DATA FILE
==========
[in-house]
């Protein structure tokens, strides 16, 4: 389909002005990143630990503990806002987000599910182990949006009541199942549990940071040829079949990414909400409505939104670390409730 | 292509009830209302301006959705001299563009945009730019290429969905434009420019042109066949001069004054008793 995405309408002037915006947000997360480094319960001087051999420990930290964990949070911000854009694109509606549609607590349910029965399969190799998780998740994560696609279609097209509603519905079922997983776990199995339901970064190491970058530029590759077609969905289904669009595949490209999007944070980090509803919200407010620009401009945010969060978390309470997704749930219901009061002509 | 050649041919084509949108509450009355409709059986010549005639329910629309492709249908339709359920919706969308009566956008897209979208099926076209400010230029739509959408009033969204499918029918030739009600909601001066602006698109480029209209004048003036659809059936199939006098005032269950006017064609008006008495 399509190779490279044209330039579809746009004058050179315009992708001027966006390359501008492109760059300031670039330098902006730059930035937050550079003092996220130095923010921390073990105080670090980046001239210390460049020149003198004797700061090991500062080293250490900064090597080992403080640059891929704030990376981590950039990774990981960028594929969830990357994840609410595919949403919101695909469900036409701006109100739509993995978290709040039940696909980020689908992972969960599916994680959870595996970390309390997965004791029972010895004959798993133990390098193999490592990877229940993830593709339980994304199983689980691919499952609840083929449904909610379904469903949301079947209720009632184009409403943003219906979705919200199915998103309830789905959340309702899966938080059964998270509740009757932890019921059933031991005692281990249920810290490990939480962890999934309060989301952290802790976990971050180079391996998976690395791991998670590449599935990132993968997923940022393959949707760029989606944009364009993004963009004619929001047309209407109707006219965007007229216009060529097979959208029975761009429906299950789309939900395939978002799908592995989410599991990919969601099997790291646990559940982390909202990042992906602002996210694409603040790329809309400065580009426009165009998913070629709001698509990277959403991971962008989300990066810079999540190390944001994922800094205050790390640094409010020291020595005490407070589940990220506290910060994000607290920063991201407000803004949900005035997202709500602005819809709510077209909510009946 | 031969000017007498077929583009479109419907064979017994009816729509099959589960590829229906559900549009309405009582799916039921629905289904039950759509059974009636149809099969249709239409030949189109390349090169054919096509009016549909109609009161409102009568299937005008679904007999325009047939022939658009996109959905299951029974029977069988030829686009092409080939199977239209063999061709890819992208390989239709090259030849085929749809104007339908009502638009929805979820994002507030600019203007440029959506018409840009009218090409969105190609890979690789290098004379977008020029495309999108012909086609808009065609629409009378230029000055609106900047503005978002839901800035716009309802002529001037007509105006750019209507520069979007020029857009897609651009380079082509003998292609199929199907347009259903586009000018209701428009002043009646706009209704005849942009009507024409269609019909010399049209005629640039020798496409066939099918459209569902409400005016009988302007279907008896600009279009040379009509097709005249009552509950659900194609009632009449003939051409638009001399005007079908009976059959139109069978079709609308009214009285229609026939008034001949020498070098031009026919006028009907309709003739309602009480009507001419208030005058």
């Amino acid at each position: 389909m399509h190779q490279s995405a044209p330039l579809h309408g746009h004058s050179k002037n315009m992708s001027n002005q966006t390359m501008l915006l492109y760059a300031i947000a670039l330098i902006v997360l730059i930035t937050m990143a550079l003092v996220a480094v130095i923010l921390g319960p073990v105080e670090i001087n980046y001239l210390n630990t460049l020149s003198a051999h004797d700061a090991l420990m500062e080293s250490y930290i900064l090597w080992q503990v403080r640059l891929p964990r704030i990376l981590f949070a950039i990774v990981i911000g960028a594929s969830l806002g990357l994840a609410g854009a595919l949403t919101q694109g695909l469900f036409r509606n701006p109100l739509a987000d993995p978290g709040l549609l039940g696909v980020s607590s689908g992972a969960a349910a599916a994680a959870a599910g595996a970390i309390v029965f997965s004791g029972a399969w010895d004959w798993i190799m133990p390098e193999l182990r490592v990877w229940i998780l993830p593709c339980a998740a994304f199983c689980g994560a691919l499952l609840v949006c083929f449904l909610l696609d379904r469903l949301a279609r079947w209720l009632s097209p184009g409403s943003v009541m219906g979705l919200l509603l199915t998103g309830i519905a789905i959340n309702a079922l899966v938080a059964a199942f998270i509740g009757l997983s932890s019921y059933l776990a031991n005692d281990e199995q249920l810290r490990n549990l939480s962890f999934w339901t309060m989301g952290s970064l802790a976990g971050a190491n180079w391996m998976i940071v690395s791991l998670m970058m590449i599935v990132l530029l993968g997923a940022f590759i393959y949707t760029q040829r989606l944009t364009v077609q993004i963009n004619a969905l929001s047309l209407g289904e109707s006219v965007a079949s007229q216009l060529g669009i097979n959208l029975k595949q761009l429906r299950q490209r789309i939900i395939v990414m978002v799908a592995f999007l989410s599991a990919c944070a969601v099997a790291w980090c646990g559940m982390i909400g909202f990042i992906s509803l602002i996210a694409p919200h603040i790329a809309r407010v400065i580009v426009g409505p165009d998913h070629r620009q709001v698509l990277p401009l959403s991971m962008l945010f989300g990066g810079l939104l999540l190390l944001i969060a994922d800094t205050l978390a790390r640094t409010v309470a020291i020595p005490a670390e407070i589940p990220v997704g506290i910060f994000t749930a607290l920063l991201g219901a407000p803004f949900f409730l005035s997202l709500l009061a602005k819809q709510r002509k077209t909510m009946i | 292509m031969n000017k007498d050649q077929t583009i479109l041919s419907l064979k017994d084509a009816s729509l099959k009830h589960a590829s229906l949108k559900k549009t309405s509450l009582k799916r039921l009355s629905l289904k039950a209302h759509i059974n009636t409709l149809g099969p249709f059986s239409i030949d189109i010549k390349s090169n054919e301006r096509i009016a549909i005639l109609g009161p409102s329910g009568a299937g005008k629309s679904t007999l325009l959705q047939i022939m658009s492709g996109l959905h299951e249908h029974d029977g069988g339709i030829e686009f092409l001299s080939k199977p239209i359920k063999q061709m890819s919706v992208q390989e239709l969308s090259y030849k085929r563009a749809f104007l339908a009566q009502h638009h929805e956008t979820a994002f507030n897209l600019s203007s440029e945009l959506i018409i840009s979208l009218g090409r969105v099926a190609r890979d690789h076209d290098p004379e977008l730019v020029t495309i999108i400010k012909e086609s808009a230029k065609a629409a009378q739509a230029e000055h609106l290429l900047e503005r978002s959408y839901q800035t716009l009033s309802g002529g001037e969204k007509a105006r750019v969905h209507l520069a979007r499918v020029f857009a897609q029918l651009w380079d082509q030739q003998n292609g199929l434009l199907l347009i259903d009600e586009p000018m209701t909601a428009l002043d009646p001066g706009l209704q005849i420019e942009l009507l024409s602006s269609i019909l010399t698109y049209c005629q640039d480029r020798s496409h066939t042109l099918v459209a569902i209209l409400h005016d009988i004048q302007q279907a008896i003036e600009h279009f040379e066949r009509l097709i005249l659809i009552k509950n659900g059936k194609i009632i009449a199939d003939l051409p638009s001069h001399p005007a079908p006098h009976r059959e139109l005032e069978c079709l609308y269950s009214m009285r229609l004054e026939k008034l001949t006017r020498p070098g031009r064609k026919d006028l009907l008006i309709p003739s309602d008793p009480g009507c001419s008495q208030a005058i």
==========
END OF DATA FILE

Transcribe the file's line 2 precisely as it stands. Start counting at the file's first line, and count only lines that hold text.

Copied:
């Protein structure tokens, strides 16, 4: 389909002005990143630990503990806002987000599910182990949006009541199942549990940071040829079949990414909400409505939104670390409730 | 292509009830209302301006959705001299563009945009730019290429969905434009420019042109066949001069004054008793 995405309408002037915006947000997360480094319960001087051999420990930290964990949070911000854009694109509606549609607590349910029965399969190799998780998740994560696609279609097209509603519905079922997983776990199995339901970064190491970058530029590759077609969905289904669009595949490209999007944070980090509803919200407010620009401009945010969060978390309470997704749930219901009061002509 | 050649041919084509949108509450009355409709059986010549005639329910629309492709249908339709359920919706969308009566956008897209979208099926076209400010230029739509959408009033969204499918029918030739009600909601001066602006698109480029209209004048003036659809059936199939006098005032269950006017064609008006008495 399509190779490279044209330039579809746009004058050179315009992708001027966006390359501008492109760059300031670039330098902006730059930035937050550079003092996220130095923010921390073990105080670090980046001239210390460049020149003198004797700061090991500062080293250490900064090597080992403080640059891929704030990376981590950039990774990981960028594929969830990357994840609410595919949403919101695909469900036409701006109100739509993995978290709040039940696909980020689908992972969960599916994680959870595996970390309390997965004791029972010895004959798993133990390098193999490592990877229940993830593709339980994304199983689980691919499952609840083929449904909610379904469903949301079947209720009632184009409403943003219906979705919200199915998103309830789905959340309702899966938080059964998270509740009757932890019921059933031991005692281990249920810290490990939480962890999934309060989301952290802790976990971050180079391996998976690395791991998670590449599935990132993968997923940022393959949707760029989606944009364009993004963009004619929001047309209407109707006219965007007229216009060529097979959208029975761009429906299950789309939900395939978002799908592995989410599991990919969601099997790291646990559940982390909202990042992906602002996210694409603040790329809309400065580009426009165009998913070629709001698509990277959403991971962008989300990066810079999540190390944001994922800094205050790390640094409010020291020595005490407070589940990220506290910060994000607290920063991201407000803004949900005035997202709500602005819809709510077209909510009946 | 031969000017007498077929583009479109419907064979017994009816729509099959589960590829229906559900549009309405009582799916039921629905289904039950759509059974009636149809099969249709239409030949189109390349090169054919096509009016549909109609009161409102009568299937005008679904007999325009047939022939658009996109959905299951029974029977069988030829686009092409080939199977239209063999061709890819992208390989239709090259030849085929749809104007339908009502638009929805979820994002507030600019203007440029959506018409840009009218090409969105190609890979690789290098004379977008020029495309999108012909086609808009065609629409009378230029000055609106900047503005978002839901800035716009309802002529001037007509105006750019209507520069979007020029857009897609651009380079082509003998292609199929199907347009259903586009000018209701428009002043009646706009209704005849942009009507024409269609019909010399049209005629640039020798496409066939099918459209569902409400005016009988302007279907008896600009279009040379009509097709005249009552509950659900194609009632009449003939051409638009001399005007079908009976059959139109069978079709609308009214009285229609026939008034001949020498070098031009026919006028009907309709003739309602009480009507001419208030005058």